All submissions of the EM system will be redirected to Online Manuscript Submission System. Authors are requested to submit articles directly to Online Manuscript Submission System of respective journal.

Current opinion
, Volume: 15( 4) DOI: 10.37532/0974-7516.2021.15(4).15

International Abuse of Regulations and Testing Standards for Lithium Ion Batteries in Electric Vehicles: An Opinion

*Correspondence:
Amelia Hawking Editorial office, Trade Science Inc., UK, E-mail: [email protected]

Received: April 09, 2021; Accepted: April 23, 2021; Published: April 30, 2021

Citation:Hawking A. International Abuse of Regulations and Testing Standards for Lithium Ion Batteries in Electric Vehicles an Opinion. Org Chem Ind J. 2021;15(3):15

Abstract

Lithium ion batteries are a tried-and-true technology for automotive applications, and their inclusion in the future fleet of electric vehicles is unavoidable. Battery safety, in addition to battery efficiency and longevity, is critical for ensuring confidence and widespread adoption of electro mobility in our society. This opinion aims to fed light on abuse of regulations and testing standards for lithium ion batteries in electric vehicles. The replacement of conventional Internal Combustion Engines (ICE) based on fossil fuels by "greener" and more powerful alternatives is a major driving force for reducing carbon dioxide emissions. In this sense, various policy initiatives are being implemented around the world to further promote the production and acceptance of alternative fuel.

Opinion

Lithium ion batteries are a tried-and-true technology for automotive applications, and their inclusion in the future fleet of electric vehicles is unavoidable. Battery safety, in addition to battery efficiency and longevity, is critical for ensuring confidence and widespread adoption of electro mobility in our society. This opinion aims to fed light on abuse of regulations and testing standards for lithium ion batteries in electric vehicles. The replacement of conventional Internal Combustion Engines (ICE) based on fossil fuels by "greener" and more powerful alternatives is a major driving force for reducing carbon dioxide emissions. In this sense, various policy initiatives are being implemented around the world to further promote the production and acceptance of alternative fuel.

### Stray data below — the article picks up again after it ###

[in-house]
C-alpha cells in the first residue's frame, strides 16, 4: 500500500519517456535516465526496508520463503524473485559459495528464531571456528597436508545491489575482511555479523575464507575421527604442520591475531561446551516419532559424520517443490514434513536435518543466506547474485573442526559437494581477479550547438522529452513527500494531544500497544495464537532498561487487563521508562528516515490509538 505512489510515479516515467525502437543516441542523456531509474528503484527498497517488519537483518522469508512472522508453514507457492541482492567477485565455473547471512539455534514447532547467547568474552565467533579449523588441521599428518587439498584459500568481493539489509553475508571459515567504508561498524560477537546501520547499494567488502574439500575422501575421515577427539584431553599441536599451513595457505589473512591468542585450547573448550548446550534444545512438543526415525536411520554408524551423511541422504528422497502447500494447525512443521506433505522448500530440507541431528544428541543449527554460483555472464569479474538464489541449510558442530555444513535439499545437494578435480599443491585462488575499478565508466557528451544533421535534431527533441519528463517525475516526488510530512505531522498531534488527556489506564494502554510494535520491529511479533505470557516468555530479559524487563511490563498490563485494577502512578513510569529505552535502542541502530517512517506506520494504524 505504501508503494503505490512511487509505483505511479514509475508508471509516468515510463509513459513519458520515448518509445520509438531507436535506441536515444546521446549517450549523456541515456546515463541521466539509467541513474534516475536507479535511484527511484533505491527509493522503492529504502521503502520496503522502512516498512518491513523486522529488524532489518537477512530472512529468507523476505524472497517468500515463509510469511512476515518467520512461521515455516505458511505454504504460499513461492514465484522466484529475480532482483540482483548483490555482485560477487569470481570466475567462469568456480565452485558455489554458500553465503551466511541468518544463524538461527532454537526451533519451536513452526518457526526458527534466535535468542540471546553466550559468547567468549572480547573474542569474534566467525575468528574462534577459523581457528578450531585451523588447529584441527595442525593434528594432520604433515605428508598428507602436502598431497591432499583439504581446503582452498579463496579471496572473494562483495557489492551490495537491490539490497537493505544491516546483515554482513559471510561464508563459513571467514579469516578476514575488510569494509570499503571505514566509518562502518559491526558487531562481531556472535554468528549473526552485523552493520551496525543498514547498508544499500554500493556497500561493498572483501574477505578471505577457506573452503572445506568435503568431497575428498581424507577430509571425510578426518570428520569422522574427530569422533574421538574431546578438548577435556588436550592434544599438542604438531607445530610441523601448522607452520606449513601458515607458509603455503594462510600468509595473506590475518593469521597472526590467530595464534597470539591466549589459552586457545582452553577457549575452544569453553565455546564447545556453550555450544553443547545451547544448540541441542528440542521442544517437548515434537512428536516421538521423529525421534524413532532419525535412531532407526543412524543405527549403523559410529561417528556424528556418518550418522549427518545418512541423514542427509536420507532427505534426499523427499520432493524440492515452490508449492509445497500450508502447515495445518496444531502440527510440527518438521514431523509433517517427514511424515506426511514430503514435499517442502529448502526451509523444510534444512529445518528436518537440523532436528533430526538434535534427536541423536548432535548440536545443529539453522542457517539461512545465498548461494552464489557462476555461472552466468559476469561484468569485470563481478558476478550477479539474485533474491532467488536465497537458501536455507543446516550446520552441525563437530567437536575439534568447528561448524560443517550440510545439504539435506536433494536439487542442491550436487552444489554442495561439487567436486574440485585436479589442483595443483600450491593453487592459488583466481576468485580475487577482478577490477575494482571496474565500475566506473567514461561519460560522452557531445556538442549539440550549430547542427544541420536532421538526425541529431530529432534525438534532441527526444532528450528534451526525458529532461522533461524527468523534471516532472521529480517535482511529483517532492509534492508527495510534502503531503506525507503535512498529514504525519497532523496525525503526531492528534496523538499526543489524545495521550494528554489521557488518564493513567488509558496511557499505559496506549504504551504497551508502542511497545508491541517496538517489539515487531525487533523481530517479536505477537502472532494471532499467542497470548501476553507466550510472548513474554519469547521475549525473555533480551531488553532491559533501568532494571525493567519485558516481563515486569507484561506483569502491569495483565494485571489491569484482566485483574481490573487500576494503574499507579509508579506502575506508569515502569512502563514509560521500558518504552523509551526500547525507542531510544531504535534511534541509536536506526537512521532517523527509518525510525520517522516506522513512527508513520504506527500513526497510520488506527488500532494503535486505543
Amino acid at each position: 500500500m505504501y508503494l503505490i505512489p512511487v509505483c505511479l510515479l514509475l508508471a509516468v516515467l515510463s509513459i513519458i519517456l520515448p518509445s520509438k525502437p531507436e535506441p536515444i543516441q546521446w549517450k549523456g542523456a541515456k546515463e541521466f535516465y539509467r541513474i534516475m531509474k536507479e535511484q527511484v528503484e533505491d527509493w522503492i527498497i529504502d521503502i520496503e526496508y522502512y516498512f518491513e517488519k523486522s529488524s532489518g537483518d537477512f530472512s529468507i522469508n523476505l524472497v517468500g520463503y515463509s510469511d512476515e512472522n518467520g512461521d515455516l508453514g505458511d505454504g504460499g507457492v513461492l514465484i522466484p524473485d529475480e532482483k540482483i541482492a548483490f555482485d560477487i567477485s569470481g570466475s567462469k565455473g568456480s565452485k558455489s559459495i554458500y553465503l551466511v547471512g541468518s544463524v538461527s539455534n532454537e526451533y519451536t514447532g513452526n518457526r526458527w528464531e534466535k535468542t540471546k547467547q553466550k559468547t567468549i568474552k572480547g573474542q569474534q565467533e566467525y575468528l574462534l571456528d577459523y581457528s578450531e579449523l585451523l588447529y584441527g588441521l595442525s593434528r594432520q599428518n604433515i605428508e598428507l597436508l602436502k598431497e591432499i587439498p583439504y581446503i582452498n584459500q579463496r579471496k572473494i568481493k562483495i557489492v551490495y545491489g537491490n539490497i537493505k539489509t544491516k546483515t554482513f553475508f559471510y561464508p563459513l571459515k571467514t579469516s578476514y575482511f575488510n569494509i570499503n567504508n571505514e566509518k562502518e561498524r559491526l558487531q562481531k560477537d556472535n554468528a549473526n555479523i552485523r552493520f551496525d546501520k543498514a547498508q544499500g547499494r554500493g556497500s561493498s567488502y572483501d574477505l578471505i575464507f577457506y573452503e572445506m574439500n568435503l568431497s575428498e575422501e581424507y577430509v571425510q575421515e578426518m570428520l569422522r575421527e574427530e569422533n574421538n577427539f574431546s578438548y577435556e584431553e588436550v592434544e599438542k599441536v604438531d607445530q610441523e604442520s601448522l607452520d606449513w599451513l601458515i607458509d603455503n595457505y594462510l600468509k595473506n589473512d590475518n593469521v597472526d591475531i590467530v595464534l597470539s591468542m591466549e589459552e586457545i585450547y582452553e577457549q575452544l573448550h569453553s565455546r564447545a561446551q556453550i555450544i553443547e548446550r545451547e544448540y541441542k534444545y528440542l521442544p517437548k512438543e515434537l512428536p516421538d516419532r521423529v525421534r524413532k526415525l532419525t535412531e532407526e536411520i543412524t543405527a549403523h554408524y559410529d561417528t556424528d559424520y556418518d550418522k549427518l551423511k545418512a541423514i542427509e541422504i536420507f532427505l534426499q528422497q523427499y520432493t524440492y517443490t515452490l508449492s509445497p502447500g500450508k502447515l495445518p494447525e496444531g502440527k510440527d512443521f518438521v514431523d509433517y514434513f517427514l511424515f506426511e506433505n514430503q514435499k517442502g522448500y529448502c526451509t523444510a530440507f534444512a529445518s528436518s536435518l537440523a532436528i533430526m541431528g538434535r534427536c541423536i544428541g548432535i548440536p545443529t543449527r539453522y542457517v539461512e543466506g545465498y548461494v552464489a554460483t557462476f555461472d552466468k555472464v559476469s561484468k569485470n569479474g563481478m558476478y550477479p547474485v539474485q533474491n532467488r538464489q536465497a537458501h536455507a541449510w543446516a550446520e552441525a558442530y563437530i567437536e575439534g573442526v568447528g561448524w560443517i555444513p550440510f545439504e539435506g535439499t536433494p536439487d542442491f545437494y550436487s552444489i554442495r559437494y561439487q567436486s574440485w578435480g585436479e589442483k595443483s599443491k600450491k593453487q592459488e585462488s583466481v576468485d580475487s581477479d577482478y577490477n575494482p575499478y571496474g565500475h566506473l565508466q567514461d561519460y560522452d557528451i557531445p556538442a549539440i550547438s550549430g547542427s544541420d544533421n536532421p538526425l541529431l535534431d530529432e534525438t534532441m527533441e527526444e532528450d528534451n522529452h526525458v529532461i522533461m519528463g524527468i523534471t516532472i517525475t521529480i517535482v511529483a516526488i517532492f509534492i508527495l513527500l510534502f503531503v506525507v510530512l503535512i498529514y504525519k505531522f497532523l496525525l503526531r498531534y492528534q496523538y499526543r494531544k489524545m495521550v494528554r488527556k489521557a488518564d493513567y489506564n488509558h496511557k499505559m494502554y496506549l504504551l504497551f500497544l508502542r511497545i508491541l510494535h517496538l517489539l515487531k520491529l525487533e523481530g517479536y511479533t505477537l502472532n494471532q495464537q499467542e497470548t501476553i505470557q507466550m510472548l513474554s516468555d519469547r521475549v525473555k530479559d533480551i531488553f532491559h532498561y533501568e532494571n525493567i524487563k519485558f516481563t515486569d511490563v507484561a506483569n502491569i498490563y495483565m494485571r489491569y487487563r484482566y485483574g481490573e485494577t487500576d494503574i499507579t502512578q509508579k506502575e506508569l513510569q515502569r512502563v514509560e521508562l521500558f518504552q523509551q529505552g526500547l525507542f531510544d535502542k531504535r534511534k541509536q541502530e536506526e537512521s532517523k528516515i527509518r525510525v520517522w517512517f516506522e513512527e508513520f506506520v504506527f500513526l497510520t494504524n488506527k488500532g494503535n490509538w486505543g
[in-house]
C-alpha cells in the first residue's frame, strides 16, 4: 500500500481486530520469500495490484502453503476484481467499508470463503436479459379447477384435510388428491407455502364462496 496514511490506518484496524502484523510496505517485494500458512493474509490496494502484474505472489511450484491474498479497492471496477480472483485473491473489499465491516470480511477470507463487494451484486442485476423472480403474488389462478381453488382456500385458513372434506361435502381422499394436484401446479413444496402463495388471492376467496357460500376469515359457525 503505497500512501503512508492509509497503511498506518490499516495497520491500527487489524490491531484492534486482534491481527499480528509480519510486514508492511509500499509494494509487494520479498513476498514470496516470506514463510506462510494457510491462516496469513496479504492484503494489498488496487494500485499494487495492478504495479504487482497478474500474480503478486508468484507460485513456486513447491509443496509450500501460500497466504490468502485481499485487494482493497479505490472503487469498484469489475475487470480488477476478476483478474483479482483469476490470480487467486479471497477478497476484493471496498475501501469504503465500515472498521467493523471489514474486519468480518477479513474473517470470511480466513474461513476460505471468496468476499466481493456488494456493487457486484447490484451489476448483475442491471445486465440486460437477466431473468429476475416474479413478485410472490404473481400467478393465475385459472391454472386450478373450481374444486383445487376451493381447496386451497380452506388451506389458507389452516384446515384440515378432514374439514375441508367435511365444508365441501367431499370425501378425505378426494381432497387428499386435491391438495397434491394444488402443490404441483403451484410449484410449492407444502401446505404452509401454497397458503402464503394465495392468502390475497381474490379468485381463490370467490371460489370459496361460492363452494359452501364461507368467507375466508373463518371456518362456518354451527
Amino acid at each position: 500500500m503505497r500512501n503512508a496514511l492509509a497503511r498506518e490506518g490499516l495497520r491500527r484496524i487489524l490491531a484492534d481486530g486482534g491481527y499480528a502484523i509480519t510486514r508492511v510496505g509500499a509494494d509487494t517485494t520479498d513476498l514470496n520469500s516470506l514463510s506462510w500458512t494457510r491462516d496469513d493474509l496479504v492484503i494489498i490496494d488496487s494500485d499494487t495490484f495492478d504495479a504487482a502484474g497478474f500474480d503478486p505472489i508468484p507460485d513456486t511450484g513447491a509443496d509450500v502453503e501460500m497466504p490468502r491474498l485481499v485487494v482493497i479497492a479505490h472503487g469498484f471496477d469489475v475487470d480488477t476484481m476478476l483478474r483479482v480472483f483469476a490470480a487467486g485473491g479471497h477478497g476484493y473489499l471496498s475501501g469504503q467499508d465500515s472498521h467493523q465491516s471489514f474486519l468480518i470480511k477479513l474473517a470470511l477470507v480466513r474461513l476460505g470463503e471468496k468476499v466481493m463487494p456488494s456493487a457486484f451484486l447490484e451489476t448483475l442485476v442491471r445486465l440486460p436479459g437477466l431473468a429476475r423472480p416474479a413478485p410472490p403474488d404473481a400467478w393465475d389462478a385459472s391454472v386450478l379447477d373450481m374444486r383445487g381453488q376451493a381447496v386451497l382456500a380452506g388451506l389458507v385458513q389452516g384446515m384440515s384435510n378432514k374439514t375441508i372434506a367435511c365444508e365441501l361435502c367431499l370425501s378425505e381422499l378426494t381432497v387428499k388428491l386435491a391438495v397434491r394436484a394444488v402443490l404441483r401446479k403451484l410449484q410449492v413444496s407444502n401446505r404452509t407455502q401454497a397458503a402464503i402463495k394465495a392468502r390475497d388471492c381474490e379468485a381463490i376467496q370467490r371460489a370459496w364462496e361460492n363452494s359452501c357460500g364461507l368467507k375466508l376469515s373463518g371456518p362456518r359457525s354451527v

Many battery standards and regulations have been established specifically to help and govern the use of batteries in electric vehicles. It's important to distinguish between standards and regulations at this stage. Standards are drafted by nongovernmental organizations such as the International Electrotechnical Commission (IEC), the International Organization for Standardization (ISO), the Society of Automotive Engineers International (SAE) at the international level, and the European Committee for Standardization (CENS) and European Committee for Electrotechnical Standardization (CENELEC) at the European level. National bodies (e.g., the British Standards Institution (BSI), the Japanese Industrial Standards Committee (JISC)) and regional organizations may also issue standards. State bodies, on the other hand, issue regulations that have legal force. The type approval regulations issued by the United Nations Economic Commission for Europe (UNECE) are the most applicable regulations for road vehicles. These regulations provide standardized technical requirements for wheeled vehicles, their components, and equipment, as well as criteria for reciprocal type approval recognition among several countries. The Federal Motor Vehicle Safety Standards (FMVSS) are issued by the National Highway Traffic Safety Administration (NHTSA) in the United States, and they set minimum safety performance specifications for motor vehicles and motor vehicle equipment. Laws and regulations may make reference to standards. Europe now follows the so-called New Legislative Framework (NLF), which was adopted in July 2008 and is based on the "New Approach," in which directives only mention basic criteria, with technical specifics defined in harmonized European standards referred to in these directives. Conformance to these guidelines entails compliance with the directive's basic criteria.